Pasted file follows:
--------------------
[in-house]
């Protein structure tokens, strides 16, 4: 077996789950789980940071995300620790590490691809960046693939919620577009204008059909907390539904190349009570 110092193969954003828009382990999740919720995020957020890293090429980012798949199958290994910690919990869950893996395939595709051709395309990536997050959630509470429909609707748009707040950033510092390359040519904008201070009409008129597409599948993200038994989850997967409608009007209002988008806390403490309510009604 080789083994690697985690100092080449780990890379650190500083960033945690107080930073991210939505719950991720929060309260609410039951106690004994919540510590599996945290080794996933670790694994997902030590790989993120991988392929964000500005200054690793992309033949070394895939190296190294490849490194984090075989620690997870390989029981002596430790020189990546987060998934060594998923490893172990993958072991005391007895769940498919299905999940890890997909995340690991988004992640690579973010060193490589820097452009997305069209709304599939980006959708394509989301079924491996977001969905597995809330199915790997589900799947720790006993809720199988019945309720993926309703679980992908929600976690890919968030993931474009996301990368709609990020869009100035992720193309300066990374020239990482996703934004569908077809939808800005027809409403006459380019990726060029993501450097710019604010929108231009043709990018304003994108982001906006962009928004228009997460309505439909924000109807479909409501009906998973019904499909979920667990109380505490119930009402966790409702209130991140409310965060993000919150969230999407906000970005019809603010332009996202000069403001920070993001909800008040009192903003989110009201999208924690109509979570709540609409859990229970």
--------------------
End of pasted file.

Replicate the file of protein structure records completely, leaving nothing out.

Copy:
[in-house]
């Protein structure tokens, strides 16, 4: 077996789950789980940071995300620790590490691809960046693939919620577009204008059909907390539904190349009570 110092193969954003828009382990999740919720995020957020890293090429980012798949199958290994910690919990869950893996395939595709051709395309990536997050959630509470429909609707748009707040950033510092390359040519904008201070009409008129597409599948993200038994989850997967409608009007209002988008806390403490309510009604 080789083994690697985690100092080449780990890379650190500083960033945690107080930073991210939505719950991720929060309260609410039951106690004994919540510590599996945290080794996933670790694994997902030590790989993120991988392929964000500005200054690793992309033949070394895939190296190294490849490194984090075989620690997870390989029981002596430790020189990546987060998934060594998923490893172990993958072991005391007895769940498919299905999940890890997909995340690991988004992640690579973010060193490589820097452009997305069209709304599939980006959708394509989301079924491996977001969905597995809330199915790997589900799947720790006993809720199988019945309720993926309703679980992908929600976690890919968030993931474009996301990368709609990020869009100035992720193309300066990374020239990482996703934004569908077809939808800005027809409403006459380019990726060029993501450097710019604010929108231009043709990018304003994108982001906006962009928004228009997460309505439909924000109807479909409501009906998973019904499909979920667990109380505490119930009402966790409702209130991140409310965060993000919150969230999407906000970005019809603010332009996202000069403001920070993001909800008040009192903003989110009201999208924690109509979570709540609409859990229970």